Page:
The tricky part was making sure the collar/interfacing was the correct size. Because the seam up the middle, I had to add one inch to the middle of each facing piece. Then I went to sew up the middle seams and thought I’d be a genius and make sure the shirt had enough room, sewed them at 3/8 instead of 5/8 (like the instructions say). Then I realized that to make sure the facing fit correctly that I’d have to go back and sew those seams again, at 5/8. 

My mom and I had a blast picking out fabrics. We dug deep into her quilting extras to find all four fabrics to match. We had even more fun picking out buttons (see previous post!). I ended up choosing two different buttons, two of one and one of another. They all have a leather look to them, they match the shirt very well. 

This shirt sewed with pretty much no complications, and this time, I didn’t have to add any fabric to the sides. 

I’m calling this one the Machine Hippie, because the fabric reminds me of machine/robot parts. Those are… Ok, I just consulted my Dad and he said they are called “gears” – you know, the round things with the divots around the outside. 

Anyways, this time around, this pattern was much easier. On the red/black one, I made my own bias tape, this time I bought matching tan bias tape. For fun, I used a zig-zag stitch around all the outside seams. It gives it just that extra pizzaz.

Anyone else ready to tackle the Swim Suit?!?! I’ve got some 80’s patterns calling my name. And some fantastic fabrics to match.

SEW Many Choices

Is it just me, or are choosing buttons like, the funnest part about sewing?!

SEW many choices.

Who Writes Clothes Patterns Anyways?

I cannot stress enough how fantastic my mother is. Clearly my lack of patience does not come from her. 

I learned to sew in 4th grade, it was my first year of 4H, and I believe my sister was working at a fabric store at the time. I remember my mom teaching me to sew, and taking a sewing class at the fabric store. Pretty sure the only thing I made that year was a blue shirt, it was cotton, and other than that I don’t remember much about it – except I got a blue ribbon at the Iowa State Fair!!! And to get to the ISF, you have to enter at the county fair and wow the judges (who were usually mean old hags to gave you a blue ribbon for the Teddy Bear you sewed from a pattern and said it should have a story about the bear’s life attached, while giving a purple ribbon to the girl who sewed some other stuffed animal from a KIT [you know the kits I’m talking about, think middle school home-ec]) and get a purple ribbon.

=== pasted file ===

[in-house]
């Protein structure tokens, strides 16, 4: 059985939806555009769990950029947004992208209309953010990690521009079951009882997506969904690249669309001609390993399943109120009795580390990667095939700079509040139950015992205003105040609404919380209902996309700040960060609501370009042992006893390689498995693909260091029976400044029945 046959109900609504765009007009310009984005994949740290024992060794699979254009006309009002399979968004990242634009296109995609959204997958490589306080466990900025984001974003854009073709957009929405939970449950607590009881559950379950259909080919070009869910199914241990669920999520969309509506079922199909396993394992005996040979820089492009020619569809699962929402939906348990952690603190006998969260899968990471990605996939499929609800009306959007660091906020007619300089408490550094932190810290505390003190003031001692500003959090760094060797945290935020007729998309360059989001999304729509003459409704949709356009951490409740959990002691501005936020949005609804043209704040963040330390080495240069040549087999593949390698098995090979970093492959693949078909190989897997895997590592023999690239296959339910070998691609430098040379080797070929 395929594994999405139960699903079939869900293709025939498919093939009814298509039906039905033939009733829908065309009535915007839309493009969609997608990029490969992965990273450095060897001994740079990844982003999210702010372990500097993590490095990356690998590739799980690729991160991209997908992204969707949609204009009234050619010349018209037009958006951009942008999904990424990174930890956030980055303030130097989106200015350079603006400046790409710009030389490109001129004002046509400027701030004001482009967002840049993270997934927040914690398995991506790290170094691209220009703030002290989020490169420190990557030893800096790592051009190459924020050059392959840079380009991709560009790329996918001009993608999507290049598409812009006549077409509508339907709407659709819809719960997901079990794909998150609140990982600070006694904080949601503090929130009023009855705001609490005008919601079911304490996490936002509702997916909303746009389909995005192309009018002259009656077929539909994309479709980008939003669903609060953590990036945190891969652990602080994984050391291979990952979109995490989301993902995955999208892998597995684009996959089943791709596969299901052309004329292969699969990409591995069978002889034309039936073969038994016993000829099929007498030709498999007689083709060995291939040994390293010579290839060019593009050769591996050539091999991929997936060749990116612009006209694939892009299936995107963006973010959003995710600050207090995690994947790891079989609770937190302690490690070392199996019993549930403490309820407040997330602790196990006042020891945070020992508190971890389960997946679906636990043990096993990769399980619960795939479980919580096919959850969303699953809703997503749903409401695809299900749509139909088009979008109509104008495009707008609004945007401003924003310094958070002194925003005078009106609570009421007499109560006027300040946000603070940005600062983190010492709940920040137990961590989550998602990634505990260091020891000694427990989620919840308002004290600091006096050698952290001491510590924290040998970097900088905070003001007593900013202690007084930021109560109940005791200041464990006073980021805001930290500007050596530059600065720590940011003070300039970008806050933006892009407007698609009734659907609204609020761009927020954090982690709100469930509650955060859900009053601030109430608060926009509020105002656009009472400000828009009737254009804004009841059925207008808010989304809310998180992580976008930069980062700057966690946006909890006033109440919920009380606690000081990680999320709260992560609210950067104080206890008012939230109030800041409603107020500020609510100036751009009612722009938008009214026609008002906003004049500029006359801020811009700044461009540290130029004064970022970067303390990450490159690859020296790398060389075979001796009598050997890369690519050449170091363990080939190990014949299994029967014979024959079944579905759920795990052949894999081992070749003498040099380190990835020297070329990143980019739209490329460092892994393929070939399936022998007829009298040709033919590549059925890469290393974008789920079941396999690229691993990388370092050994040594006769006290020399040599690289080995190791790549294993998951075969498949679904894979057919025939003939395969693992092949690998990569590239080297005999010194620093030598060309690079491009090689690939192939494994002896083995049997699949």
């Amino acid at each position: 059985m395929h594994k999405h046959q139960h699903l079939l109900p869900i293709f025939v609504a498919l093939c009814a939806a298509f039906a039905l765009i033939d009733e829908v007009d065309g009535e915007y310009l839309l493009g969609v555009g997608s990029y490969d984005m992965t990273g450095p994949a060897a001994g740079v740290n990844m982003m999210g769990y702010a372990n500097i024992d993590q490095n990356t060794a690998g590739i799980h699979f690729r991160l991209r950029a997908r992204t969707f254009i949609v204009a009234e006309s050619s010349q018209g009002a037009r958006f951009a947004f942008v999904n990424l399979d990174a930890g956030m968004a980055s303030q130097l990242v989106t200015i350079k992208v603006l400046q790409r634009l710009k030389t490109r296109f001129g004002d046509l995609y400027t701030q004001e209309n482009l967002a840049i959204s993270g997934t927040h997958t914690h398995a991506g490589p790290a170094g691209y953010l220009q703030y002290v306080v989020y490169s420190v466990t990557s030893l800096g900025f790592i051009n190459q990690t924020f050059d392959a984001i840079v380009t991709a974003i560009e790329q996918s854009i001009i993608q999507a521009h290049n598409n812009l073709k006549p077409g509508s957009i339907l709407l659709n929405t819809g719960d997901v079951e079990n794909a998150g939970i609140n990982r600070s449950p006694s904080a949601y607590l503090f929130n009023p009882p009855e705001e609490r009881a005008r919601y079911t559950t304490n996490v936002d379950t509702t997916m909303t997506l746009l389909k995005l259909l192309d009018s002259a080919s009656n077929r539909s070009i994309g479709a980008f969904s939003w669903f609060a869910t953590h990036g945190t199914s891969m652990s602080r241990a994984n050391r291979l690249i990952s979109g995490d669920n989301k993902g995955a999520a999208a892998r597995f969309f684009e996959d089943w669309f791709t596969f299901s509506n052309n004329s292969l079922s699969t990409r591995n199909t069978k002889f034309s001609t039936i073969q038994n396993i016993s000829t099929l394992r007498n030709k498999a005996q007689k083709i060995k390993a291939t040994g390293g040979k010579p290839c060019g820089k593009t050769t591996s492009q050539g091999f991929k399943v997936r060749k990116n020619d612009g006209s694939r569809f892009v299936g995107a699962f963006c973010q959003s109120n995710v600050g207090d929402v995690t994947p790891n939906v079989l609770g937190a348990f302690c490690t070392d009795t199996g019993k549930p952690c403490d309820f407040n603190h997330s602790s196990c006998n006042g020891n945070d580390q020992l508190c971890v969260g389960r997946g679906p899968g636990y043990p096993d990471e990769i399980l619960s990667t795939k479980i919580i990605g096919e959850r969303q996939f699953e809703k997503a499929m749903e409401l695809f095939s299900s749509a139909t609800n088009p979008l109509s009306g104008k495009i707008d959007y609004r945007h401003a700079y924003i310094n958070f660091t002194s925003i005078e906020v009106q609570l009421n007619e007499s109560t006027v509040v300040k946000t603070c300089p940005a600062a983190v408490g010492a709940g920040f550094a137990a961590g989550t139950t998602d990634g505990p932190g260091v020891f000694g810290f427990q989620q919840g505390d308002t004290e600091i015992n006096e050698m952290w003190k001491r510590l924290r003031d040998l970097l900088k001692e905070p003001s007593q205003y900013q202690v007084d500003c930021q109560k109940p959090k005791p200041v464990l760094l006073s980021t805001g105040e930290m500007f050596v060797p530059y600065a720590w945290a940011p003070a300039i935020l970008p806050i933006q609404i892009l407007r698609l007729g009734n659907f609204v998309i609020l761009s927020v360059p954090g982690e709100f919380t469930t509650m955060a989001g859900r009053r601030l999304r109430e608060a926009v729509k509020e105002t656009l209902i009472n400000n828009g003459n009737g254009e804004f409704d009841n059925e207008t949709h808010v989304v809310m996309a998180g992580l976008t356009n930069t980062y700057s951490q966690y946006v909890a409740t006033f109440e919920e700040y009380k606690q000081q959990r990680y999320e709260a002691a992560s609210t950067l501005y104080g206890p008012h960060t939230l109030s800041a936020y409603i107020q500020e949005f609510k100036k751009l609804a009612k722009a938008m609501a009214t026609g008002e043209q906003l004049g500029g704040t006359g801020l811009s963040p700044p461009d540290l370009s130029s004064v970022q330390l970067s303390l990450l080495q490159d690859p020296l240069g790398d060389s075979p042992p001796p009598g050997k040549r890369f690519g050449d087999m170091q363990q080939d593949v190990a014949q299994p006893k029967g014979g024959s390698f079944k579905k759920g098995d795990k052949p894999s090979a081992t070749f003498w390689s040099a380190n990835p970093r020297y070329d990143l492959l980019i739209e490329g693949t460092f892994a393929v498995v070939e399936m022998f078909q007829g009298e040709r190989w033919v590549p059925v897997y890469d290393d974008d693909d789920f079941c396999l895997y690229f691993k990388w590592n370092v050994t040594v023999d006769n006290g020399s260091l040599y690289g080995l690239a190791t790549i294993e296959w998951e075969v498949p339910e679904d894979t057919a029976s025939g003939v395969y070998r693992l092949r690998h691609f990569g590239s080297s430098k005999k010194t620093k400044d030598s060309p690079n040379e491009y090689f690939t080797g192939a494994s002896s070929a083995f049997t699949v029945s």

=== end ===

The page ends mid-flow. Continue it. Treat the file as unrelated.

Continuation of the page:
Sewing wasn’t my passion, made some stuffed animals in middle school and some contact paper purses in high school, ok and I re-sew tshirts every once in a while, but make clothes from scratch?! One of my New Year Resolutions for 2009 was to learn to sew from a pattern. My mother is a quilter, former crafter of all varieties, and also knows everything (or so it seems!) about sewing. 

At Jo-Ann’s we found this fantastic magazine called CraftStylish.

As soon as I saw the black dress gracing the cover, I knew I had to make it!

If you need some ideas for recycled projects, definitely go pick up this magazine! It’s got a lot of great ideas inside. You can also find more fun ideas at CraftStylish.com

Here’s my take on the dress: